Cowboys QB Andy Dalton. Maximum: $4 million. Expected bonus: $1 million. Dalton quickly signed a one-year deal for $3 million with an additional $4 million in incentives to back up Dak Prescott once the Bengals released him after late April's NFL Draft. Prescott's season-ending ankle injury in Week 5 has given Dalton extensive playing time.
Dalton gets $1 million for taking at least 50 percent of Dallas' offensive snaps. He's at 47 percent heading into the final two games of the season. Making any of the other $3 million is a long shot because it's based on Dallas' playoff success. With a minimum of 35 percent participation on offense during the regular season and 50 percent in the appropriate playoff game, Dalton gets $500,000 for a wild-card win, another $500,000 for a divisional-round win, an additional $750,000 for being NFC champions and an extra $1.25 million for winning the Super Bowl.
Raiders QB Marcus Mariota. Maximum: $17.9 million. Expected bonus: $1.65 million Mariota's signed a two-year, $17.6 million deal worth a maximum of $47.5 million through incentives and salary escalators. He has an incentive paying $200,000 for every game in which he plays at least 60 percent of the Raiders' offensive plays where there's an additional $125,000 in a Las Vegas win over a maximum of 12 games. Every game in which Mariota hits the 60 percent playtime mark raises his 2021 base salary by $625,000.
Film room: 3 potential edge defender targets for the Dallas Cowboys in the 2021 NFL draft - John Owning, Dallas Morning News
Which edge defender would you want to see Dallas target in the draft?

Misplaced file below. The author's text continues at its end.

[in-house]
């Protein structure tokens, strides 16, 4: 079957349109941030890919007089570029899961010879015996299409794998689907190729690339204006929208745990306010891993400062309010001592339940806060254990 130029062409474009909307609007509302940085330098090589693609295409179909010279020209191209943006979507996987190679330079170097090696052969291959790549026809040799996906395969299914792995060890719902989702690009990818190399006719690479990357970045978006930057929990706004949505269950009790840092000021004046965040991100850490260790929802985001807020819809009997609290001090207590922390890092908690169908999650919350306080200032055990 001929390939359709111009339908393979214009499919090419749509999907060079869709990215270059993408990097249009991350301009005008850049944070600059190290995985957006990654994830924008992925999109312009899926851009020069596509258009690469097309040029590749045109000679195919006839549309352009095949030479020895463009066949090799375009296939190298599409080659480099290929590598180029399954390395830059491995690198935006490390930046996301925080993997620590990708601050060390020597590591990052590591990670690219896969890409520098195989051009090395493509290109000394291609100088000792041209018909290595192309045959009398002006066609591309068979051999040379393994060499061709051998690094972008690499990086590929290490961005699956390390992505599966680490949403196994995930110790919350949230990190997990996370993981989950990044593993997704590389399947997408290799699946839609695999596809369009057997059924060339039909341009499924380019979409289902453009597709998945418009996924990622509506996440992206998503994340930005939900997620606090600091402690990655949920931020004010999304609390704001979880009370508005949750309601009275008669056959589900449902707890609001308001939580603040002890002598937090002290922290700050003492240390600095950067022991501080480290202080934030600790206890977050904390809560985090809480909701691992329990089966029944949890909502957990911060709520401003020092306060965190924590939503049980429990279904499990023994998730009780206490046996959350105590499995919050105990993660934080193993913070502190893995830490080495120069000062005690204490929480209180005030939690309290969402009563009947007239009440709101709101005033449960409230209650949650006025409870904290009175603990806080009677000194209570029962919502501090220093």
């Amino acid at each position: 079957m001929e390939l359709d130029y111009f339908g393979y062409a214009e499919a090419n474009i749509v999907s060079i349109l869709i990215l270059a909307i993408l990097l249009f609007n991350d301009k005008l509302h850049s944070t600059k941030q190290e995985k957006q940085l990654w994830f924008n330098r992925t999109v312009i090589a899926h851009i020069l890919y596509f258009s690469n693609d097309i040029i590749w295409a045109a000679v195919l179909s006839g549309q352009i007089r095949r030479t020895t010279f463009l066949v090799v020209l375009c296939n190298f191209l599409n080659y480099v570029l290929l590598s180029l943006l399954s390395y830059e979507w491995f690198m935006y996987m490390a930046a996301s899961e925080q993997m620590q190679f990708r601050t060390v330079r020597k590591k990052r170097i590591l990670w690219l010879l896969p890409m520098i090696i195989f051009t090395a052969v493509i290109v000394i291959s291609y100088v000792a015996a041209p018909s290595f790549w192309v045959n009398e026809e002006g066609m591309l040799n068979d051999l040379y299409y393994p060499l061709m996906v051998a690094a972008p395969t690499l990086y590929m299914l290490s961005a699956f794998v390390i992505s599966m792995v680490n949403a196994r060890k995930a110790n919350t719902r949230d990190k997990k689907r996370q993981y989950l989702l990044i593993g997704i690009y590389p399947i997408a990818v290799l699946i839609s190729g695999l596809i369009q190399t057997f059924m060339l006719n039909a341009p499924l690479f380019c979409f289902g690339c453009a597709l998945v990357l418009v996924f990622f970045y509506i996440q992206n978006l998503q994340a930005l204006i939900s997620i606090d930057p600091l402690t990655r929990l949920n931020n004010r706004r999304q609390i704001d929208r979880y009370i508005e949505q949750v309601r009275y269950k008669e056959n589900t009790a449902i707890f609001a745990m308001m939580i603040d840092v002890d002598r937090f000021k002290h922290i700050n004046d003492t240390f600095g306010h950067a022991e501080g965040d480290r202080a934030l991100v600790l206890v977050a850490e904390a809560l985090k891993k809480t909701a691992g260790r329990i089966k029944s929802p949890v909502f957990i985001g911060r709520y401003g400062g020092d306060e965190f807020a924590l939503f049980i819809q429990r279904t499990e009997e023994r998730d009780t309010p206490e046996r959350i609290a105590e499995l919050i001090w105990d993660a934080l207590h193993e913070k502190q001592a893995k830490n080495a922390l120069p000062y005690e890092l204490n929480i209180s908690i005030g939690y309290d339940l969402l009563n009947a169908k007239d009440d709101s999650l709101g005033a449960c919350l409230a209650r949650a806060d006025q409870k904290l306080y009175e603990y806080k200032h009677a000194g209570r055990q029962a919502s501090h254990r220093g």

Jaelan Phillips, Miami (FL). 2020 stats (10 games as of Dec. 21): 42 total pressures (9.4 pass rush productivity rating), 8 sacks and 28 total stops (7.7% run stop rate). A former five-star recruit, Jaelan Phillips took the road less traveled in his journey to the draft. Phillips started his college career at UCLA, where he displayed big-time talent as a freshman, securing 21 tackles and 3.5 sacks in seven games despite being limited a bit by an ankle injury. He suited up for the Bruins just four more times after that, as a serious wrist injury suffered in an off-the-field accident and concussions pushed Phillips to medically retire.
Although it looked like it at the time, that was not the end of Phillips’ football story. He transferred to Miami in 2019 to continue his career, sitting out entire season because of the NCAA’s transfer rules. Since returning to the field, it’s been mostly sunshine and daisies for Phillips, who quickly reminded everybody why he was one of the most highly touted recruits in the 2017 class. There’s still a lot of work to be done on the 2021 draft class, but Phillips is easily the most talented and skilled pass rusher in the group. In my estimation, Phillips is a much better player than the Hurricanes’ other highly touted edge prospect who wore No. 15: Gregory Rousseau.
Jerry Jones on why it’s important for the Dallas Cowboys to finish strong rather than tank - Staff, Dallas Morning News
The owner is clearly not a member of team tank.
Where does this year rank in terms of disappointing Cowboys seasons? Jones: “You use the word disappointing, and that certainly is that, but unique. And that has to do with the things that everybody worked through, and that was no training camp, our coach did not meet eye to eye our team until we would have been — I don’t know for sure how it is but three weeks to a month into training camp before he actually met the players on the team. That’s unique. You need to establish things earlier especially in a transition like we were in. But I think this certainly ranks as one of the most, I would say, surprising.
“I thought we had personnel-wise one of the best teams we’ve had. And, so, to give you an idea of where I’m coming from. And you say, ‘Well, that’s part of the problem. We’ve got a general manager here that doesn’t understand it wasn’t one of the best teams we’ve ever had.’ And, so, I think that availability is such a key thing relative to having success. Certainly other teams, we played one out there the other day in San Francisco that had arguably less players available than we’ve had. And they were a hare’s breath away from winning the Super Bowl last year, but see what’s happened this year with lack of having some of their key personnel. So, that’s a big deal.